The Porter Legacy
The Porter Adventist Hospital legacy began more than 80 years ago.
While traveling in California, Denver businessman Henry Porter became ill and sought treatment at the Glendale Sanitarium. Ten years later, when Porter was near San Diego, he again fell sick and went to Paradise Valley Sanitarium. His two experiences at these Seventh-day Adventist organizations changed his life, and the face of healthcare in Denver, forever.
The treatment he received in both facilities was unlike anything he had experienced before. State-of-the-art hydrotherapy, coupled with remarkable kindness and a focus on healthful living was revolutionary in Henry’s day. Even more remarkable was a letter Henry received from the bookkeeping clerk at the Paradise Valley Sanitarium. The clerk sent an apology for overcharging Mr. Porter and enclosed a forty-five cent refund check.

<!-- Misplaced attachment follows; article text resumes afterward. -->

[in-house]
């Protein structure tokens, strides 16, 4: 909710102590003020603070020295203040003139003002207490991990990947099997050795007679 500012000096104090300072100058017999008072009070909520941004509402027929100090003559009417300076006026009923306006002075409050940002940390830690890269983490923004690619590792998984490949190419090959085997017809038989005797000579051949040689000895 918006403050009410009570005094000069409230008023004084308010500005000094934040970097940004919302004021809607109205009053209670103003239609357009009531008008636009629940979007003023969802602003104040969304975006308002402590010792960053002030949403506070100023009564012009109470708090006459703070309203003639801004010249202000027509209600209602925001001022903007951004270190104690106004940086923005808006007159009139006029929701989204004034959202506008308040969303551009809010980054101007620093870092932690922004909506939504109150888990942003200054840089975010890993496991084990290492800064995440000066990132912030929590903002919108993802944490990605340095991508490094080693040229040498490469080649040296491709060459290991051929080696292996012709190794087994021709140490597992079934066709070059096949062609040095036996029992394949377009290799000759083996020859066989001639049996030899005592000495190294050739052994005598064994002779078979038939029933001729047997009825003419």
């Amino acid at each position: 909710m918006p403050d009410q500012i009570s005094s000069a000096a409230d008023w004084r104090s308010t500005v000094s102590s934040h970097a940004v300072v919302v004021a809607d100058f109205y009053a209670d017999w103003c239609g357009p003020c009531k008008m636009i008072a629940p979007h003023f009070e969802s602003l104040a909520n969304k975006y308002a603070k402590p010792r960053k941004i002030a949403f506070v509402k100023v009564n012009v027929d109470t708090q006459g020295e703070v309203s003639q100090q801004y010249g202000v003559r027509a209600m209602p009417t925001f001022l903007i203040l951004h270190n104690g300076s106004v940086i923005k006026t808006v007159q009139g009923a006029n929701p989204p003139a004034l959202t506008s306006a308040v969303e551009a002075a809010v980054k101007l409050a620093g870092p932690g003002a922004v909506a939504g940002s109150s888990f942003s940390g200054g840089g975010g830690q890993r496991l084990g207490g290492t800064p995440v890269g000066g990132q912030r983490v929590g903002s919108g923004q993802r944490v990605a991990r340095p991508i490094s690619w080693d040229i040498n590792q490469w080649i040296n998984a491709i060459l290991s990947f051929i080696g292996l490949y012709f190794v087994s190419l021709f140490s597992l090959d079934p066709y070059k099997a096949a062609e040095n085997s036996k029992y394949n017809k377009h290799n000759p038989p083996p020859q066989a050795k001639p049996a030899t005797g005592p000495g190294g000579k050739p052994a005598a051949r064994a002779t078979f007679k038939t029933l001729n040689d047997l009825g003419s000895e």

Henry Porter was so moved by the healthcare experience and the integrity of the clerk, he decided to find a way to emulate that care in Denver by building a hospital that embraced the Seventh-day Adventist philosophy of whole person care, blending the best of science and spirit.
In 1930, with thanks to Henry’s donation of land and money, construction of Porter Adventist Hospital began.